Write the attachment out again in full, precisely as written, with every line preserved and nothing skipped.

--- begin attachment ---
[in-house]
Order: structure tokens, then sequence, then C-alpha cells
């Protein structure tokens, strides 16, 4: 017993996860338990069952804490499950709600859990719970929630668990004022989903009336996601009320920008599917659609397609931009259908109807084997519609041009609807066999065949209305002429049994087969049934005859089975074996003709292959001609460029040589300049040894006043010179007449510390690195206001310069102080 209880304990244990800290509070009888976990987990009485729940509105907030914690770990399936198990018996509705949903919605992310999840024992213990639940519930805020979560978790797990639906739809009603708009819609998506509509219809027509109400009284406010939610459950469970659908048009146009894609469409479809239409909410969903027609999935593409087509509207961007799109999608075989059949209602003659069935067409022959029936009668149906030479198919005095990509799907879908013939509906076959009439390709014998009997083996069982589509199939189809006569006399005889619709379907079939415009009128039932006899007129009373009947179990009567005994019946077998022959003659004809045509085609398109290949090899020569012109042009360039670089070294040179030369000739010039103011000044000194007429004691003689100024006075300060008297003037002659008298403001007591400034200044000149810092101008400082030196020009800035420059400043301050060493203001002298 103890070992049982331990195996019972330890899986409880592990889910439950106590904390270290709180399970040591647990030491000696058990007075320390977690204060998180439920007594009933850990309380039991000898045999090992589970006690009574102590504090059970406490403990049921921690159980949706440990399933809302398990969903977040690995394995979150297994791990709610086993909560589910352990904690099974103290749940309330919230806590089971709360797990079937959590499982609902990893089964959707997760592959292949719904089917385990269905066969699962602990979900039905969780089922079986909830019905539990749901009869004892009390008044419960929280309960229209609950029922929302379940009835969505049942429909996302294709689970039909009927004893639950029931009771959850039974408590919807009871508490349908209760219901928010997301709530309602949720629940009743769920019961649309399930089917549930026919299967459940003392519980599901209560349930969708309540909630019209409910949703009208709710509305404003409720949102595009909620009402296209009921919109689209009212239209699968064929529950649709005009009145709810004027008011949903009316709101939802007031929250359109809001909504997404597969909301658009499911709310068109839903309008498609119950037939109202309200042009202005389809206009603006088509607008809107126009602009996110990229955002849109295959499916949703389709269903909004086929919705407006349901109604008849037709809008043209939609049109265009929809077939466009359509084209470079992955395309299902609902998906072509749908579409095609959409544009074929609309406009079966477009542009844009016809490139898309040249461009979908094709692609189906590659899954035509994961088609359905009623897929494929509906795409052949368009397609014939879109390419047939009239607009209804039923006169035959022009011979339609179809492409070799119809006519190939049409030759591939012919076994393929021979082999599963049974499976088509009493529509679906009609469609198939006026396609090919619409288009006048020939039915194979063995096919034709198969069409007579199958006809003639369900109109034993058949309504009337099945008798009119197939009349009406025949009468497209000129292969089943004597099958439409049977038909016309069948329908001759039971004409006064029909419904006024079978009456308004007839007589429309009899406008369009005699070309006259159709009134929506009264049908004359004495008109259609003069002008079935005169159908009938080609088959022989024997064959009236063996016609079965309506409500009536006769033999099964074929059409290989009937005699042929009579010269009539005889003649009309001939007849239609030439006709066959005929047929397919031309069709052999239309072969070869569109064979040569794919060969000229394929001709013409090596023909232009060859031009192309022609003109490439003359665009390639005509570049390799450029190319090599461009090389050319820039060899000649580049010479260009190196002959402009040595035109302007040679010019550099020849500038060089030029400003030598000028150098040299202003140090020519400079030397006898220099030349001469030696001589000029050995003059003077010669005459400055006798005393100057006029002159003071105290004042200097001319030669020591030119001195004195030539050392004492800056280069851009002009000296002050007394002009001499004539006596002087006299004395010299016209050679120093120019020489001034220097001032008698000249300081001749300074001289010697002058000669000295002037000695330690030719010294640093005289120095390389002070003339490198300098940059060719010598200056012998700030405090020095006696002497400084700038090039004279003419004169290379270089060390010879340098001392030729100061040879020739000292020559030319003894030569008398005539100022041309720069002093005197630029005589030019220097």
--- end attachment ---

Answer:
[in-house]
Order: structure tokens, then sequence, then C-alpha cells
């Protein structure tokens, strides 16, 4: 017993996860338990069952804490499950709600859990719970929630668990004022989903009336996601009320920008599917659609397609931009259908109807084997519609041009609807066999065949209305002429049994087969049934005859089975074996003709292959001609460029040589300049040894006043010179007449510390690195206001310069102080 209880304990244990800290509070009888976990987990009485729940509105907030914690770990399936198990018996509705949903919605992310999840024992213990639940519930805020979560978790797990639906739809009603708009819609998506509509219809027509109400009284406010939610459950469970659908048009146009894609469409479809239409909410969903027609999935593409087509509207961007799109999608075989059949209602003659069935067409022959029936009668149906030479198919005095990509799907879908013939509906076959009439390709014998009997083996069982589509199939189809006569006399005889619709379907079939415009009128039932006899007129009373009947179990009567005994019946077998022959003659004809045509085609398109290949090899020569012109042009360039670089070294040179030369000739010039103011000044000194007429004691003689100024006075300060008297003037002659008298403001007591400034200044000149810092101008400082030196020009800035420059400043301050060493203001002298 103890070992049982331990195996019972330890899986409880592990889910439950106590904390270290709180399970040591647990030491000696058990007075320390977690204060998180439920007594009933850990309380039991000898045999090992589970006690009574102590504090059970406490403990049921921690159980949706440990399933809302398990969903977040690995394995979150297994791990709610086993909560589910352990904690099974103290749940309330919230806590089971709360797990079937959590499982609902990893089964959707997760592959292949719904089917385990269905066969699962602990979900039905969780089922079986909830019905539990749901009869004892009390008044419960929280309960229209609950029922929302379940009835969505049942429909996302294709689970039909009927004893639950029931009771959850039974408590919807009871508490349908209760219901928010997301709530309602949720629940009743769920019961649309399930089917549930026919299967459940003392519980599901209560349930969708309540909630019209409910949703009208709710509305404003409720949102595009909620009402296209009921919109689209009212239209699968064929529950649709005009009145709810004027008011949903009316709101939802007031929250359109809001909504997404597969909301658009499911709310068109839903309008498609119950037939109202309200042009202005389809206009603006088509607008809107126009602009996110990229955002849109295959499916949703389709269903909004086929919705407006349901109604008849037709809008043209939609049109265009929809077939466009359509084209470079992955395309299902609902998906072509749908579409095609959409544009074929609309406009079966477009542009844009016809490139898309040249461009979908094709692609189906590659899954035509994961088609359905009623897929494929509906795409052949368009397609014939879109390419047939009239607009209804039923006169035959022009011979339609179809492409070799119809006519190939049409030759591939012919076994393929021979082999599963049974499976088509009493529509679906009609469609198939006026396609090919619409288009006048020939039915194979063995096919034709198969069409007579199958006809003639369900109109034993058949309504009337099945008798009119197939009349009406025949009468497209000129292969089943004597099958439409049977038909016309069948329908001759039971004409006064029909419904006024079978009456308004007839007589429309009899406008369009005699070309006259159709009134929506009264049908004359004495008109259609003069002008079935005169159908009938080609088959022989024997064959009236063996016609079965309506409500009536006769033999099964074929059409290989009937005699042929009579010269009539005889003649009309001939007849239609030439006709066959005929047929397919031309069709052999239309072969070869569109064979040569794919060969000229394929001709013409090596023909232009060859031009192309022609003109490439003359665009390639005509570049390799450029190319090599461009090389050319820039060899000649580049010479260009190196002959402009040595035109302007040679010019550099020849500038060089030029400003030598000028150098040299202003140090020519400079030397006898220099030349001469030696001589000029050995003059003077010669005459400055006798005393100057006029002159003071105290004042200097001319030669020591030119001195004195030539050392004492800056280069851009002009000296002050007394002009001499004539006596002087006299004395010299016209050679120093120019020489001034220097001032008698000249300081001749300074001289010697002058000669000295002037000695330690030719010294640093005289120095390389002070003339490198300098940059060719010598200056012998700030405090020095006696002497400084700038090039004279003419004169290379270089060390010879340098001392030729100061040879020739000292020559030319003894030569008398005539100022041309720069002093005197630029005589030019220097």